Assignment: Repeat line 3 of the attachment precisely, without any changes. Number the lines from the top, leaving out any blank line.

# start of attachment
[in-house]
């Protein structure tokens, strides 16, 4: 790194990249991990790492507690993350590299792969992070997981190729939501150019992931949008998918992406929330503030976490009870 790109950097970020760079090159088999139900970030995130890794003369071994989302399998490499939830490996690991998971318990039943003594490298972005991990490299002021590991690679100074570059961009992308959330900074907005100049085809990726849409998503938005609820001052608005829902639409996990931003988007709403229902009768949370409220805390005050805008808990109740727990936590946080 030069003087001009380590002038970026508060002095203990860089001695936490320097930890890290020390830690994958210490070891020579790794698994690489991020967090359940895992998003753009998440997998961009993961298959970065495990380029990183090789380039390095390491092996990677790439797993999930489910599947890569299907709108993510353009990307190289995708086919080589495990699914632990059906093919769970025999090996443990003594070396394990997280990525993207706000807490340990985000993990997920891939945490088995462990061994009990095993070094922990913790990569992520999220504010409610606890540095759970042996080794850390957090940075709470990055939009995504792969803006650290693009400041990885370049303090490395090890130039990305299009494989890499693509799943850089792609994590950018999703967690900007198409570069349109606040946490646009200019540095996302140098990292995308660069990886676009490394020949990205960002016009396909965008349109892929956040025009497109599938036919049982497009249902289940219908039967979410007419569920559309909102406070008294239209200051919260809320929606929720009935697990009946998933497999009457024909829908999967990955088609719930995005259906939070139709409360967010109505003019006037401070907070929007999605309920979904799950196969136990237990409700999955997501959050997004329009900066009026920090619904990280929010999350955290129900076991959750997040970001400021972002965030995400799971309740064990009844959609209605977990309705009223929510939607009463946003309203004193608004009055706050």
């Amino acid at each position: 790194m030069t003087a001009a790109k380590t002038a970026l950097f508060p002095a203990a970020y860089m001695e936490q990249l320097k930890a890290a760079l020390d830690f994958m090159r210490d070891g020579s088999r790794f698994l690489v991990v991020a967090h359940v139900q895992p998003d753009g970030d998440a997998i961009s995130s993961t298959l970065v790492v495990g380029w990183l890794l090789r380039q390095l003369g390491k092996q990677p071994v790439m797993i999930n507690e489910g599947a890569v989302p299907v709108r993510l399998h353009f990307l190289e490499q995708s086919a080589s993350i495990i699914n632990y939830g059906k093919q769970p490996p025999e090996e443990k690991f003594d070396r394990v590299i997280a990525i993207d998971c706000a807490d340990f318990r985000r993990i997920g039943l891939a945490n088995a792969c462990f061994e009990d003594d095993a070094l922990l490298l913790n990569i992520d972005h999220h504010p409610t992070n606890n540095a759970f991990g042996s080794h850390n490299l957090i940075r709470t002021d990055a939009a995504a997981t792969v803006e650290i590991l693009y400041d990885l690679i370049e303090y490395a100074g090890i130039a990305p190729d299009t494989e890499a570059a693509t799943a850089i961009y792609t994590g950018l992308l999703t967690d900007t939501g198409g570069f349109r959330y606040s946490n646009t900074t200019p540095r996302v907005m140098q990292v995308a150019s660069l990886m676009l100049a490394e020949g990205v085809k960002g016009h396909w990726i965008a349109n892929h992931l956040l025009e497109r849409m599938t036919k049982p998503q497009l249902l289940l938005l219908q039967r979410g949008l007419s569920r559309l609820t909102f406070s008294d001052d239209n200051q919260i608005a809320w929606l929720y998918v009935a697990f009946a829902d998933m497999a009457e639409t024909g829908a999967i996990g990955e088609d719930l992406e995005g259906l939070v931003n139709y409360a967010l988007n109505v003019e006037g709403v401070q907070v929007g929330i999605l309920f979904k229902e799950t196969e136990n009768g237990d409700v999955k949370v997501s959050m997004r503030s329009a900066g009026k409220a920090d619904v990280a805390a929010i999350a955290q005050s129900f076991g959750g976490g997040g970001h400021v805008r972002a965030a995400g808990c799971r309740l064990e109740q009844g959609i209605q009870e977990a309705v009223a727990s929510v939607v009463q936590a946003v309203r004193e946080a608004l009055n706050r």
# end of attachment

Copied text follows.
């Amino acid at each position: 790194m030069t003087a001009a790109k380590t002038a970026l950097f508060p002095a203990a970020y860089m001695e936490q990249l320097k930890a890290a760079l020390d830690f994958m090159r210490d070891g020579s088999r790794f698994l690489v991990v991020a967090h359940v139900q895992p998003d753009g970030d998440a997998i961009s995130s993961t298959l970065v790492v495990g380029w990183l890794l090789r380039q390095l003369g390491k092996q990677p071994v790439m797993i999930n507690e489910g599947a890569v989302p299907v709108r993510l399998h353009f990307l190289e490499q995708s086919a080589s993350i495990i699914n632990y939830g059906k093919q769970p490996p025999e090996e443990k690991f003594d070396r394990v590299i997280a990525i993207d998971c706000a807490d340990f318990r985000r993990i997920g039943l891939a945490n088995a792969c462990f061994e009990d003594d095993a070094l922990l490298l913790n990569i992520d972005h999220h504010p409610t992070n606890n540095a759970f991990g042996s080794h850390n490299l957090i940075r709470t002021d990055a939009a995504a997981t792969v803006e650290i590991l693009y400041d990885l690679i370049e303090y490395a100074g090890i130039a990305p190729d299009t494989e890499a570059a693509t799943a850089i961009y792609t994590g950018l992308l999703t967690d900007t939501g198409g570069f349109r959330y606040s946490n646009t900074t200019p540095r996302v907005m140098q990292v995308a150019s660069l990886m676009l100049a490394e020949g990205v085809k960002g016009h396909w990726i965008a349109n892929h992931l956040l025009e497109r849409m599938t036919k049982p998503q497009l249902l289940l938005l219908q039967r979410g949008l007419s569920r559309l609820t909102f406070s008294d001052d239209n200051q919260i608005a809320w929606l929720y998918v009935a697990f009946a829902d998933m497999a009457e639409t024909g829908a999967i996990g990955e088609d719930l992406e995005g259906l939070v931003n139709y409360a967010l988007n109505v003019e006037g709403v401070q907070v929007g929330i999605l309920f979904k229902e799950t196969e136990n009768g237990d409700v999955k949370v997501s959050m997004r503030s329009a900066g009026k409220a920090d619904v990280a805390a929010i999350a955290q005050s129900f076991g959750g976490g997040g970001h400021v805008r972002a965030a995400g808990c799971r309740l064990e109740q009844g959609i209605q009870e977990a309705v009223a727990s929510v939607v009463q936590a946003v309203r004193e946080a608004l009055n706050r």